Acid anion electrolyte effects on platinum for oxygen and hydrogen electrocatalysis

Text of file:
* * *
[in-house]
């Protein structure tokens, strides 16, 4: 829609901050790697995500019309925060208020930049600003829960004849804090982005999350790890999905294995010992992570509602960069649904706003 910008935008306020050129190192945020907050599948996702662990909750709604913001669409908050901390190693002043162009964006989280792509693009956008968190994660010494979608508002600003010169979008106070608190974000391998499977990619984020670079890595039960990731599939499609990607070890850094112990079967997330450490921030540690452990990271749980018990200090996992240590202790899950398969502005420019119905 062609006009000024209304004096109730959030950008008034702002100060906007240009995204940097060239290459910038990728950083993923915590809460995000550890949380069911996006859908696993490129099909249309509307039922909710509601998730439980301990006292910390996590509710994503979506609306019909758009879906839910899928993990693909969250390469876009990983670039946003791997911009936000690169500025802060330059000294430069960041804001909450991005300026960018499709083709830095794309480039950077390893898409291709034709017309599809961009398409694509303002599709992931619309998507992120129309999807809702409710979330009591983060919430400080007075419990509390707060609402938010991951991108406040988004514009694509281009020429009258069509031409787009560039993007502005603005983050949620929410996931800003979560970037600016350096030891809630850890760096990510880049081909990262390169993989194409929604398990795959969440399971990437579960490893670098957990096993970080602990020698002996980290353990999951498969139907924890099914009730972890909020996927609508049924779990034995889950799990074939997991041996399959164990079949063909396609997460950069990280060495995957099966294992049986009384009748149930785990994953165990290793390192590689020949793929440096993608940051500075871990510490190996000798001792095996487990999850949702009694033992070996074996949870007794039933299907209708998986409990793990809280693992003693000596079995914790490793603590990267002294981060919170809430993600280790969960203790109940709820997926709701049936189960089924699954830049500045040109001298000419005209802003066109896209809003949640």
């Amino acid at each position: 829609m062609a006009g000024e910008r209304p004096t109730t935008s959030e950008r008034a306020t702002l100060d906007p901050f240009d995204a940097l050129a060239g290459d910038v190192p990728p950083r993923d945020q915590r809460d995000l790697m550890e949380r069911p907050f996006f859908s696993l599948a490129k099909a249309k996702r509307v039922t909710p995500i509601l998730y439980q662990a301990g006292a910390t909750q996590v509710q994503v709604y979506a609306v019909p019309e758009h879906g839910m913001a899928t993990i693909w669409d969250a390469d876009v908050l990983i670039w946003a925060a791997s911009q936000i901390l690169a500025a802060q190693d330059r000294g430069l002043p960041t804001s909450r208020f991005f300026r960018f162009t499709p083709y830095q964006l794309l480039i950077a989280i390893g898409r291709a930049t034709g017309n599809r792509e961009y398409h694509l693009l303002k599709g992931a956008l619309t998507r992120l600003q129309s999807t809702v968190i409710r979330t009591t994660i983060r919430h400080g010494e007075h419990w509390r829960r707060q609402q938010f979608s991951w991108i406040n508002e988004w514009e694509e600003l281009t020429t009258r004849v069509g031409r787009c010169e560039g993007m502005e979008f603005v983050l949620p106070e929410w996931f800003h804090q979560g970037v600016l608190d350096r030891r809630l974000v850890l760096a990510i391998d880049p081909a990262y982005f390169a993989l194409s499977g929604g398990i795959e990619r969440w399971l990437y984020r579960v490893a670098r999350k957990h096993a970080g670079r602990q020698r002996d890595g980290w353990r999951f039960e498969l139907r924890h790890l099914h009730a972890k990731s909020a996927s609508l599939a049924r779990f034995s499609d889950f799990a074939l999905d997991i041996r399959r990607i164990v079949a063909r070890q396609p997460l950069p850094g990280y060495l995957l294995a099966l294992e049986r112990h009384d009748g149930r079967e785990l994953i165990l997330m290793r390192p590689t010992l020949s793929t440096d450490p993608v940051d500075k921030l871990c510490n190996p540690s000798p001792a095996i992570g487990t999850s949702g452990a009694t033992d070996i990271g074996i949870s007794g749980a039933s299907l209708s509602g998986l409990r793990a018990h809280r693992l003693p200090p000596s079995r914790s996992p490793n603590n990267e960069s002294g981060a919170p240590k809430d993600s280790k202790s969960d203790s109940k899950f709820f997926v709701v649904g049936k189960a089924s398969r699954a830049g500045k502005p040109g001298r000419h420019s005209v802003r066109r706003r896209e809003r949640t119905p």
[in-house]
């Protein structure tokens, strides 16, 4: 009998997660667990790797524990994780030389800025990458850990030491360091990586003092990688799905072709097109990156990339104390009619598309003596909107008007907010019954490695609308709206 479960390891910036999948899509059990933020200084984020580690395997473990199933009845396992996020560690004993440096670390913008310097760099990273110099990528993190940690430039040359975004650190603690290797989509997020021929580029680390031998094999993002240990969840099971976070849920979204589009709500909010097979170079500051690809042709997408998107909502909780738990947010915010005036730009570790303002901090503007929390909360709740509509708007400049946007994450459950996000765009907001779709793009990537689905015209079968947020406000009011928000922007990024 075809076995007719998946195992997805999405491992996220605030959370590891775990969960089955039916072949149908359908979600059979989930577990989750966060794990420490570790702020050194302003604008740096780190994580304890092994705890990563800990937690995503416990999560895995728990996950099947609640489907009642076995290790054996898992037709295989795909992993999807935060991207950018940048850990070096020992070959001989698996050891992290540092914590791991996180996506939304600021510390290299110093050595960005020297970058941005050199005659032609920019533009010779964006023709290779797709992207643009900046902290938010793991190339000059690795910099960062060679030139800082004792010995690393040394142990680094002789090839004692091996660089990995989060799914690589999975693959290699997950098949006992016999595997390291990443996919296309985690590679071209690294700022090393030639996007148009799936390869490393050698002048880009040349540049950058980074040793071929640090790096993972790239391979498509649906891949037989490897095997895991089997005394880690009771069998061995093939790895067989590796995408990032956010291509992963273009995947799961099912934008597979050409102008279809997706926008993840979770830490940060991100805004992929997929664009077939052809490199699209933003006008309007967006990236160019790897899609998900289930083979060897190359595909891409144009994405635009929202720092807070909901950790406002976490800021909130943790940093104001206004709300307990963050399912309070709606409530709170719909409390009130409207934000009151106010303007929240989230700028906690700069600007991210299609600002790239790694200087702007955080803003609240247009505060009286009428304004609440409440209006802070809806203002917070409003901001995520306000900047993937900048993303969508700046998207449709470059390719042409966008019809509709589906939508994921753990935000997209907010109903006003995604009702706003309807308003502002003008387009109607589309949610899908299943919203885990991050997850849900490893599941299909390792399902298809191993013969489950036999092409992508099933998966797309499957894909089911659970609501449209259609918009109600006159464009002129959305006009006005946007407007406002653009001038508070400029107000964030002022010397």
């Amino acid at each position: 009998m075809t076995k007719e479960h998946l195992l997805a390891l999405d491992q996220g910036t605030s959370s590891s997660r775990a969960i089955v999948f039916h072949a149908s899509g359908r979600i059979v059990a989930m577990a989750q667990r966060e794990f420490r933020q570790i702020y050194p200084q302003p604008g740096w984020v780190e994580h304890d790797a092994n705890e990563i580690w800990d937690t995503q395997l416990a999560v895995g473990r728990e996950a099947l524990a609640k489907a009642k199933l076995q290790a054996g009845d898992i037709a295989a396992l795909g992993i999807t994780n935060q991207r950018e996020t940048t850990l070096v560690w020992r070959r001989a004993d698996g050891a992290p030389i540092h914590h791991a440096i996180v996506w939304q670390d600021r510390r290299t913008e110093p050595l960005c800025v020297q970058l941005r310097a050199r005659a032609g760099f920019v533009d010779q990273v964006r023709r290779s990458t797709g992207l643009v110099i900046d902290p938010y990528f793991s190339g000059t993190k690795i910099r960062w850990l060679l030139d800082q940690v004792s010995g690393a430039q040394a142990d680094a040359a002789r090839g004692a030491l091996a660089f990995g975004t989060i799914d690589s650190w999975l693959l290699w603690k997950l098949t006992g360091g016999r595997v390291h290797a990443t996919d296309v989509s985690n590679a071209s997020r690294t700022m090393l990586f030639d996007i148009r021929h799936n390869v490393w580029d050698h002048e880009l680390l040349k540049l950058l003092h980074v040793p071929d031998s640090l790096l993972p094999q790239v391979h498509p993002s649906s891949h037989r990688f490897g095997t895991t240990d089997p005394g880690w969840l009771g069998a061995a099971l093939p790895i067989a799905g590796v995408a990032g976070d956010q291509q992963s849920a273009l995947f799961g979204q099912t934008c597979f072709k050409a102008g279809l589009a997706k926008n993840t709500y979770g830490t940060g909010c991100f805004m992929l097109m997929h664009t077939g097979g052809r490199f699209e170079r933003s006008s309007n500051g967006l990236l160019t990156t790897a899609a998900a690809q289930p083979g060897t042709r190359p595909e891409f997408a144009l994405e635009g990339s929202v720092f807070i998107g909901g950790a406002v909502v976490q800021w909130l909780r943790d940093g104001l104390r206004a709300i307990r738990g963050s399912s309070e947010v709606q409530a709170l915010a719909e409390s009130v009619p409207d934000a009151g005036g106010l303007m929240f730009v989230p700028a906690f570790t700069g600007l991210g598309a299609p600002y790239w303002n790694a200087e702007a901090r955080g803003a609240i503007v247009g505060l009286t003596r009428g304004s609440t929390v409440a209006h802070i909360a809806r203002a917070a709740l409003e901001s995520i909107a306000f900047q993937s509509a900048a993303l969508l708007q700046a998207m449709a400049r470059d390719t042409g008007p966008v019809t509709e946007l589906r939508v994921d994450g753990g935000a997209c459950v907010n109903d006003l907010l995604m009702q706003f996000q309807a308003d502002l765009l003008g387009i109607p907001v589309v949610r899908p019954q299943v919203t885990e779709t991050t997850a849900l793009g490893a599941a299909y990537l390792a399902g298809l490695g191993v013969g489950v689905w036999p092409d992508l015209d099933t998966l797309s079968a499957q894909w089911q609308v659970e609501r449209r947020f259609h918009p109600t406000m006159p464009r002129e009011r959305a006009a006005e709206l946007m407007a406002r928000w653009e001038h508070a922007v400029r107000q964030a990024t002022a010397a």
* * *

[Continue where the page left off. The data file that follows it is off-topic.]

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Platinum is an important material with applications in oxygen and hydrogen electrocatalysis. To better understand how its activity can be modulated through electrolyte effects in the double layer microenvironment, herein we investigate the effects of different acid anions on platinum for the oxygen reduction/evolution reaction (ORR/OER) and hydrogen evolution/oxidation reaction (HER/HOR) in pH 1 electrolytes. Experimentally, we see the ORR activity trend of HClO4 > HNO3 > H2SO4, and the OER activity trend of HClO4> HNO3 ∼ H2SO4. HER/HOR performance is similar across all three electrolytes. Notably, we demonstrate that ORR performance can be improved 4-fold in nitric acid compared to in sulfuric acid. Assessing the potential-dependent role of relative anion competitive adsorption with density functional theory, we calculate unfavorable adsorption on Pt(111) for all the anions at HER/HOR conditions while under ORR/OER conditions ClO4− binds the weakest followed by NO3− and SO42−. Our combined experimental-theoretical work highlights the importance of understanding the role of anions across a large potential range and reveals nitrate-like electrolyte microenvironments as interesting possible sulfonate alternatives to mitigate the catalyst poisoning effects of polymer membranes/ionomers in electrochemical systems. These findings help inform rational design approaches to further enhance catalyst activity via microenvironment engineering.